albuterol (Accuneb, Ventolin & Proventil [all discontinued])

  • Pharmacy Author:
    Omudhome Ogbru, PharmD

    Dr. Ogbru received his Doctorate in Pharmacy from the University of the Pacific School of Pharmacy in 1995. He completed a Pharmacy Practice Residency at the University of Arizona/University Medical Center in 1996. He was a Professor of Pharmacy Practice and a Regional Clerkship Coordinator for the University of the Pacific School of Pharmacy from 1996-99.

  • Medical and Pharmacy Editor: Jay W. Marks, MD
    Jay W. Marks, MD

    Jay W. Marks, MD

    Jay W. Marks, MD, is a board-certified internist and gastroenterologist. He graduated from Yale University School of Medicine and trained in internal medicine and gastroenterology at UCLA/Cedars-Sinai Medical Center in Los Angeles.

What is the dosage for albuterol?

  • A jet nebulizer connected to an air compressor equipped with a mouthpiece or face mask is used to administer albuterol sulphate solution.
  • The recommended starting dose for patients 2 to 12 years of age is 0.63, 1.25, or 2.5 mg given by nebulization 3 or 4 times daily, as needed. More frequent administration is not recommended.
  • Children 6 to 12 years of age with more severe asthma may achieve a better initial response with the 1.25 or 2.5 mg dose.
  • The entire contents of one vial should be placed in the nebulizer and the flow rate should be adjusted to deliver albuterol sulphate over 5 to 15 minutes.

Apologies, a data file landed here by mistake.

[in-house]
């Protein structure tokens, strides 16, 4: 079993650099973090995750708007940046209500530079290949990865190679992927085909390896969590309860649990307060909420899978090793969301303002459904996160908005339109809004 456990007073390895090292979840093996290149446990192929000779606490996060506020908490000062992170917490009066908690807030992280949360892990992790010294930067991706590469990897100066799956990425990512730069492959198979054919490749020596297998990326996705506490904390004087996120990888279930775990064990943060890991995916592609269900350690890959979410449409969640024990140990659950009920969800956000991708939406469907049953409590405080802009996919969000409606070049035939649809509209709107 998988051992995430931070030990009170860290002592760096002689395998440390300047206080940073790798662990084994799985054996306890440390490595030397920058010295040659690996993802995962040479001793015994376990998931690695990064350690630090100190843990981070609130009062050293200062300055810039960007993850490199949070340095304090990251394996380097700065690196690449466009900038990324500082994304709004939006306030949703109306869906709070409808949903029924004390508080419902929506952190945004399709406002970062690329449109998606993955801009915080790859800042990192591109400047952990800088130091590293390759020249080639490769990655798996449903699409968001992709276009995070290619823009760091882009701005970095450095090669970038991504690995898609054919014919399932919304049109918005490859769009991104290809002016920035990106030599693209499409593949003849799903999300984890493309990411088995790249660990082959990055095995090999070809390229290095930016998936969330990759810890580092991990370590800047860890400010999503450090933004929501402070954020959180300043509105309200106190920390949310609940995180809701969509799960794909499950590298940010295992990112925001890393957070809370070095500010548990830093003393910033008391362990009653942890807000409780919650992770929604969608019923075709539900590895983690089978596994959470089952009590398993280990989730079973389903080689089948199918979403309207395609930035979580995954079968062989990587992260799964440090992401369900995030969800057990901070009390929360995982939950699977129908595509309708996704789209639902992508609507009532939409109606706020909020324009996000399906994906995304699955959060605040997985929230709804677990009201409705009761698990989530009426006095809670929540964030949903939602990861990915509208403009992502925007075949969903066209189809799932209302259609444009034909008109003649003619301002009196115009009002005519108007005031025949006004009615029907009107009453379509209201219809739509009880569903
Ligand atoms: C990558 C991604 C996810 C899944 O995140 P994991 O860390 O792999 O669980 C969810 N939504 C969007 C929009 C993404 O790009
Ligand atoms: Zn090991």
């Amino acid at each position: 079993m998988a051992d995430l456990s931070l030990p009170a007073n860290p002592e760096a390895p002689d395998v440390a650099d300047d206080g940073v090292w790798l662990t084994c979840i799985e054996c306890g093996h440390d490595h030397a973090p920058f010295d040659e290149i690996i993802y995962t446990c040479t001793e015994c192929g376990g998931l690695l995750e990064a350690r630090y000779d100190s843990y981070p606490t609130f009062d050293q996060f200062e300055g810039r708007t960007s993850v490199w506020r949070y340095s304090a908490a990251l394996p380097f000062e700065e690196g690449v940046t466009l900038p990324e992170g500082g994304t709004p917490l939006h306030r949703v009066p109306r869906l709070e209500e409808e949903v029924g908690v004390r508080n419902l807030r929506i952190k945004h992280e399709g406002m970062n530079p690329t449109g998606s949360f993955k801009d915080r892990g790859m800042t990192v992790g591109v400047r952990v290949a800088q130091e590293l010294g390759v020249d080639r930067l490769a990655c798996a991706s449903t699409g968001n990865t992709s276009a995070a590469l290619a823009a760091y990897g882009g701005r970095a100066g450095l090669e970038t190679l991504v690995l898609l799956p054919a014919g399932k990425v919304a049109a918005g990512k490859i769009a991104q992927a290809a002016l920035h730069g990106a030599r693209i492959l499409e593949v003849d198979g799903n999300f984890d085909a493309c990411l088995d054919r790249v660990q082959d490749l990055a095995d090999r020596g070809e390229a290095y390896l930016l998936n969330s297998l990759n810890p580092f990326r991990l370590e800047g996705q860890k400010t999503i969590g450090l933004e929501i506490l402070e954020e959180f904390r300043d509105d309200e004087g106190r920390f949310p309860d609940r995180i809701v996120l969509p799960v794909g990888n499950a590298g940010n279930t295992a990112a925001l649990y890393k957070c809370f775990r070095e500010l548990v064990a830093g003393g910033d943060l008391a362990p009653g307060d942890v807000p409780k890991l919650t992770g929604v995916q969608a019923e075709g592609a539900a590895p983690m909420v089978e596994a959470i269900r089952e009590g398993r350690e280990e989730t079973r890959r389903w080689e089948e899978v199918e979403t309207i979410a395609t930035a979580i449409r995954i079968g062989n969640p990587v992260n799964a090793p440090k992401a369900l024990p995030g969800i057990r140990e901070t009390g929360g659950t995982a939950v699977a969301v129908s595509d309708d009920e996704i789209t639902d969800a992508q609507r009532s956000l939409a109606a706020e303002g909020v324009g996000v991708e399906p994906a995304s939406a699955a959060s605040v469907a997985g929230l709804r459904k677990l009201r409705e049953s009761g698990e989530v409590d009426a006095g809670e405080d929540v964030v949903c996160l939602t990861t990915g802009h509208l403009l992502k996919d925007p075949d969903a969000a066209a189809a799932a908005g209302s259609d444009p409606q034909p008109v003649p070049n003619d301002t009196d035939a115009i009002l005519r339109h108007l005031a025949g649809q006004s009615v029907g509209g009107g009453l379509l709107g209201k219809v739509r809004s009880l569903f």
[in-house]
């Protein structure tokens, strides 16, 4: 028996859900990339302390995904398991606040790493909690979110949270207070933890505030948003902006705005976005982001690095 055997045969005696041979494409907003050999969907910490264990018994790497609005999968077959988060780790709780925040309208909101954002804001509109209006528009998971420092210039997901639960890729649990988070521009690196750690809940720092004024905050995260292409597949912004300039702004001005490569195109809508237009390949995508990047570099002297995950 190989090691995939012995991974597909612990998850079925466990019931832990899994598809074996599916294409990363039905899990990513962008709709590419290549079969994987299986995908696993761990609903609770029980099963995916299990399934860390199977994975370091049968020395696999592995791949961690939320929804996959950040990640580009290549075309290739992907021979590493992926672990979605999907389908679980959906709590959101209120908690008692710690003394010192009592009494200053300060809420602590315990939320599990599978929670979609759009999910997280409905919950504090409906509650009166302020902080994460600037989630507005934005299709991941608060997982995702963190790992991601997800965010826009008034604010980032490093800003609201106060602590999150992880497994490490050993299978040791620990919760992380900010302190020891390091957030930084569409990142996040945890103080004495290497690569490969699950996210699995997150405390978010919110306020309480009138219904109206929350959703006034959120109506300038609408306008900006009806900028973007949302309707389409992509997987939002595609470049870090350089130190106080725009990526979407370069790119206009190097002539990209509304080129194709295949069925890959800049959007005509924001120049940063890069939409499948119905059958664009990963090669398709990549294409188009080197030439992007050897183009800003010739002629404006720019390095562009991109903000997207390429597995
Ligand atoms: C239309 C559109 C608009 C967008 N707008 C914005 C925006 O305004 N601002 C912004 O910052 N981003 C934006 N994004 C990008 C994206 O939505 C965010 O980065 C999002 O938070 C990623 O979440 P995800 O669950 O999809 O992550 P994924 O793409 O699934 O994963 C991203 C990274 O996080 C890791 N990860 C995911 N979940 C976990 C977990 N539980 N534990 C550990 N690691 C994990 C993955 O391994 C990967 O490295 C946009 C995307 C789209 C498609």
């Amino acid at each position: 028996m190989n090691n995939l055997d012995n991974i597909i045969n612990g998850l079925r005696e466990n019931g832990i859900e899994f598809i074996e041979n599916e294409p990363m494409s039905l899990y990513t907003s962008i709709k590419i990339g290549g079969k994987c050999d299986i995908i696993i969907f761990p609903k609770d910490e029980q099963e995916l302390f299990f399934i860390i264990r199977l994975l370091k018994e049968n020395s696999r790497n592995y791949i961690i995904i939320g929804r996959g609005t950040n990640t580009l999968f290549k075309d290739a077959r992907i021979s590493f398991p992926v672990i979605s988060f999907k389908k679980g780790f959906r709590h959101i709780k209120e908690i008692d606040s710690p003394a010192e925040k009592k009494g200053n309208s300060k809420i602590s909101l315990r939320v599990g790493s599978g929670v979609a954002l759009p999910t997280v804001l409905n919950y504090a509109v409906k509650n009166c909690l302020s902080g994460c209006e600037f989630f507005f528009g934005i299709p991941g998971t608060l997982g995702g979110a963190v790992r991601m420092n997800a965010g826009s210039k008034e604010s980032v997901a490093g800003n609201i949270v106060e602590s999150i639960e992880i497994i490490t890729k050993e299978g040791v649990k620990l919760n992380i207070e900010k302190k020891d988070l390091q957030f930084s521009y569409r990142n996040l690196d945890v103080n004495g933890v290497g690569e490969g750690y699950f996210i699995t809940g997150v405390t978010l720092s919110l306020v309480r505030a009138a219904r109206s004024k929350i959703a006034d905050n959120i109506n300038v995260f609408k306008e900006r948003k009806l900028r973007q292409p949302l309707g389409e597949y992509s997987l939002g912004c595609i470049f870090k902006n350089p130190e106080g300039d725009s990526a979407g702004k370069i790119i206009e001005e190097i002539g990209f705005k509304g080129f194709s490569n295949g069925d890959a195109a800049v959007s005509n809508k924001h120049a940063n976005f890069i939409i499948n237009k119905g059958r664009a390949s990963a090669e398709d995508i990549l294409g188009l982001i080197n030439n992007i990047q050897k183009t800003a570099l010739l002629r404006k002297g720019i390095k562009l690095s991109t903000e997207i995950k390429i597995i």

Which drugs or supplements interact with albuterol?

  • Tricyclic antidepressants, for example, amitriptyline (Elavil, Endep), and monoamine oxidase inhibitors (MAOIs), for example, tranylcypromine, should not be combined with albuterol sulfate because of their additive effects on the vascular system (increased blood pressure, heart rate, etc.). A period of two weeks should elapse between treatment with albuterol sulphate and tricyclic antidepressants or monoamine oxidase inhibitors.
  • Use of albuterol sulphate with other stimulant medications is discouraged because of their combined effects on heart rate, blood pressure, and the potential for causing chest pain in patients with underlying coronary heart disease.
  • Beta-blockers, for example, propranolol (Inderal, Inderal LA), block the effect of albuterol sulphate and may induce bronchospasm in asthmatics.
  • Albuterol sulphate may cause hypokalemia (low potassium). Therefore, combining albuterol sulphate with loop diuretics, for example, furosemide (Lasix) may increase the likelihood of hypokalemia.
Medically Reviewed by a Doctor on 7/15/2016

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